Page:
Cartier: Jeweler to Kings of Past and Present
Cartier: Jeweler to Kings of Past and Present
by Lisa Travell
December 04, 2015
The iconic Cartier brand is synonymous with luxury and style. Well known as jeweler to royalty the world over, it was King Edward VII of England that bestowed upon them the royal seal of approval by declaring Cartier “King of Jewelers and Jeweler of Kings”.
Cartier did not disappoint at the recent 10th Doha Jewelry and Watches Exhibition, presenting an exquisite high-end collection featuring 150 unique handcrafted pieces; some gathered for the first time in the Middle East.
Unveiled at the exhibition were 26 unique Panther High Jewelry Creations. “La Panthère” has been the House’s iconic signature motif since 1914 and is said to embody the free spirit, beauty and audacity of its creator Jeanne Toussaint. This stunning collection brings to life the panther with each piece sporting a different expression or pose – it’s hard to believe they are fashioned from precious stones and so intricate is the craftsmanship that Cartier has captured this magnificent beast perfectly. Cartier’s collection also featured a stunning transformable necklace with an exceptional oval cut 115.8-carat sapphire and a ceremonial necklace centered with a 50.03-carat yellow diamond.
Charismatic Louis Ferla has been Managing Director of Middle East and India for three and a half years and is pleased with the business generated, not only at the exhibition, but also across the Middle East. “We have expanded our business here – we now have new boutiques in Kuwait, Saudi Arabia, Bahrain and the UAE,” he says.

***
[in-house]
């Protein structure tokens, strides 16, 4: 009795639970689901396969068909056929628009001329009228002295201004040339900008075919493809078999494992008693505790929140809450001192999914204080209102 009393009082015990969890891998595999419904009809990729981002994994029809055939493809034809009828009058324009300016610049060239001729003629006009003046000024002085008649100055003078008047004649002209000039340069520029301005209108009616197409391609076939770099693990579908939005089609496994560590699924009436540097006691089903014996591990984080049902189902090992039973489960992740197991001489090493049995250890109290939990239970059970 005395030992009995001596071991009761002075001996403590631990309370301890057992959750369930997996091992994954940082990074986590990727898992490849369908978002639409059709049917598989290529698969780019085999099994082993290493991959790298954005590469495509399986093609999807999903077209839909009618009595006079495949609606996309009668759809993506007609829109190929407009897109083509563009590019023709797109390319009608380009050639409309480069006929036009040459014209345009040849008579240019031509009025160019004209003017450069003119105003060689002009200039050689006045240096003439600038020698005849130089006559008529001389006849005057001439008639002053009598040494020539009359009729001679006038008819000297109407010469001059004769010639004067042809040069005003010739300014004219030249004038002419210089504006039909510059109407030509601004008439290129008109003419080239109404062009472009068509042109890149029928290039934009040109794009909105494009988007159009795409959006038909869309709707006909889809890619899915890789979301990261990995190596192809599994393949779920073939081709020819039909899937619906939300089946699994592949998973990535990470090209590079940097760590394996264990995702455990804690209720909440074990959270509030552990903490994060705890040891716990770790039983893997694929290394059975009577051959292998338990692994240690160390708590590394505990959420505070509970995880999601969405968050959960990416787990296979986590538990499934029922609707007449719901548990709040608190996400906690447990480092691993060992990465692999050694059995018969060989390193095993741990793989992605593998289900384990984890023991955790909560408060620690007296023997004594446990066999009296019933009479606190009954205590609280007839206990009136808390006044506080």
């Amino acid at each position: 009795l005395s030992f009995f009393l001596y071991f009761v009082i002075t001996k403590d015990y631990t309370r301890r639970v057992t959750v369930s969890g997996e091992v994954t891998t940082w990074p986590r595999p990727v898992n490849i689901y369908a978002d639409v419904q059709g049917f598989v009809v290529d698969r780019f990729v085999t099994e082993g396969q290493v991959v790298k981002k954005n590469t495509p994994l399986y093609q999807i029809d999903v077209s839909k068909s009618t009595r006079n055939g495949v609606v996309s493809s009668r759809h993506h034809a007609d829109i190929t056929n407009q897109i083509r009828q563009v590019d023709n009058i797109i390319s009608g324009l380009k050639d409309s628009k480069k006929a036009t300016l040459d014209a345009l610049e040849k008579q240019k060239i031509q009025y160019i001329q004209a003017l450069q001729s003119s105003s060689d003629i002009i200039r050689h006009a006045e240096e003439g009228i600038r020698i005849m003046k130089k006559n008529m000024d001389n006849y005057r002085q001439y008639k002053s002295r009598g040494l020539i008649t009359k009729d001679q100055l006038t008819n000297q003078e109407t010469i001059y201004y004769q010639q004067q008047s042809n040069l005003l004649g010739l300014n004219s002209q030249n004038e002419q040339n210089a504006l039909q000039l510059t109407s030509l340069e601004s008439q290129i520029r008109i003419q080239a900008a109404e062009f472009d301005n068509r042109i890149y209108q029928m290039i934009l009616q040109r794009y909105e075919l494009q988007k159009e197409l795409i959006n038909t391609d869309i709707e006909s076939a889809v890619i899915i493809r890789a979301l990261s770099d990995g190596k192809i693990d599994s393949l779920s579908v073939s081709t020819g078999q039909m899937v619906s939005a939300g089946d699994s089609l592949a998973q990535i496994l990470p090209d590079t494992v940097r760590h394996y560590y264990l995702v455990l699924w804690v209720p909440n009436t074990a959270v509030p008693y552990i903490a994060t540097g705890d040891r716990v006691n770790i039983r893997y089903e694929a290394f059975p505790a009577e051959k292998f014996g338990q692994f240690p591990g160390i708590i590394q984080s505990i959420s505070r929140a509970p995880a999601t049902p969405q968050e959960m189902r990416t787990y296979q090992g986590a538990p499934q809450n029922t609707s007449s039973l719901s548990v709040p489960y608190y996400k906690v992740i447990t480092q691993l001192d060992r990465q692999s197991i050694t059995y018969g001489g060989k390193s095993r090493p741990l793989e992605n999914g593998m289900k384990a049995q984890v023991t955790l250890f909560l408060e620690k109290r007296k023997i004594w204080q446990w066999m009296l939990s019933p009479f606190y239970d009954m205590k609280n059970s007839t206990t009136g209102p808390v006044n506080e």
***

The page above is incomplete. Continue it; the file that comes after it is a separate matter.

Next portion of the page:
Cartier has over 300 boutiques worldwide and only sixteen of these are located in the Middle East; however, Ferla still views the region as a significant part of the business. “Qatar is an important market in the Middle East and we are continuing to expand in the region, but we are slowing the pace a little as we want to ensure that we maintain the high level of the brand and that we provide an excellent service to our clients,” he says. “If you go to Riyadh, Dubai or Doha you get the same service as you would get in Paris, London or New York.”
With dazzling pieces on display at the exhibition it’s easy to see why customers in the market for a unique piece of jewelry choose Cartier, but just how much can you expect to pay for these remarkable creations? Ferla is reluctant to reveal the most expensive item they have in the exhibition but is keen to emphasize it’s not all about the money. “Yes we have expensive pieces; twenty, thirty, forty million riyals, but for me the value is not really key. The message I want to share is about the craftsmanship,” he says. “If you look at this exhibition today we have presented more than 150 unique pieces. Almost no maison is capable of that. We present pieces and creations that all have their own identity – their own savoir-faire. The way we work is that we only buy the best stones available on the market then we design around the stone so our level of creativity and craftsmanship will add value to the stone and magnify it by giving it more light and more shine. To do this we have craftsmen that have been trained for ten to twenty years.”